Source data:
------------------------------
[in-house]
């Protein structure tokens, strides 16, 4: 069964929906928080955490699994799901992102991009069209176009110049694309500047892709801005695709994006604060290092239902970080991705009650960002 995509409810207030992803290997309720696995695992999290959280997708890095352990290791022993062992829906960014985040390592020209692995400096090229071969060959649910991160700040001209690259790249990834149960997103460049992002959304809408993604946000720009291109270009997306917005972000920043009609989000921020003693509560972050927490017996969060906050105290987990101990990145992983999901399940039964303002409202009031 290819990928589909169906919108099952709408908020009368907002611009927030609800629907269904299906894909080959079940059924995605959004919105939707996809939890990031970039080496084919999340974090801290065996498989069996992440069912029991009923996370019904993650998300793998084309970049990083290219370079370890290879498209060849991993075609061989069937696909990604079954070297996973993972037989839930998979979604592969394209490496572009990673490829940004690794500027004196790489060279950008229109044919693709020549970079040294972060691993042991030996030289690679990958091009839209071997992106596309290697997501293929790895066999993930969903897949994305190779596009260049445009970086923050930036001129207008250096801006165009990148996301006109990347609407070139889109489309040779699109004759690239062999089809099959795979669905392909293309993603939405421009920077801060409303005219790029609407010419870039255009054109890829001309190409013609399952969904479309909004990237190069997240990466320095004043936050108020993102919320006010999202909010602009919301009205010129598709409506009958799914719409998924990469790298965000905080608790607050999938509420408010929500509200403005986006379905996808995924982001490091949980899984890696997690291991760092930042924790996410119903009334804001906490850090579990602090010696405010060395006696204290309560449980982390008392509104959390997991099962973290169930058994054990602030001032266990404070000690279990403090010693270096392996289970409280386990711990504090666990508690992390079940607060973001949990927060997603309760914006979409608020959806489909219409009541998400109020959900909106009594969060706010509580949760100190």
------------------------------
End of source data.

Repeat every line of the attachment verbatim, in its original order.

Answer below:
[in-house]
């Protein structure tokens, strides 16, 4: 069964929906928080955490699994799901992102991009069209176009110049694309500047892709801005695709994006604060290092239902970080991705009650960002 995509409810207030992803290997309720696995695992999290959280997708890095352990290791022993062992829906960014985040390592020209692995400096090229071969060959649910991160700040001209690259790249990834149960997103460049992002959304809408993604946000720009291109270009997306917005972000920043009609989000921020003693509560972050927490017996969060906050105290987990101990990145992983999901399940039964303002409202009031 290819990928589909169906919108099952709408908020009368907002611009927030609800629907269904299906894909080959079940059924995605959004919105939707996809939890990031970039080496084919999340974090801290065996498989069996992440069912029991009923996370019904993650998300793998084309970049990083290219370079370890290879498209060849991993075609061989069937696909990604079954070297996973993972037989839930998979979604592969394209490496572009990673490829940004690794500027004196790489060279950008229109044919693709020549970079040294972060691993042991030996030289690679990958091009839209071997992106596309290697997501293929790895066999993930969903897949994305190779596009260049445009970086923050930036001129207008250096801006165009990148996301006109990347609407070139889109489309040779699109004759690239062999089809099959795979669905392909293309993603939405421009920077801060409303005219790029609407010419870039255009054109890829001309190409013609399952969904479309909004990237190069997240990466320095004043936050108020993102919320006010999202909010602009919301009205010129598709409506009958799914719409998924990469790298965000905080608790607050999938509420408010929500509200403005986006379905996808995924982001490091949980899984890696997690291991760092930042924790996410119903009334804001906490850090579990602090010696405010060395006696204290309560449980982390008392509104959390997991099962973290169930058994054990602030001032266990404070000690279990403090010693270096392996289970409280386990711990504090666990508690992390079940607060973001949990927060997603309760914006979409608020959806489909219409009541998400109020959900909106009594969060706010509580949760100190």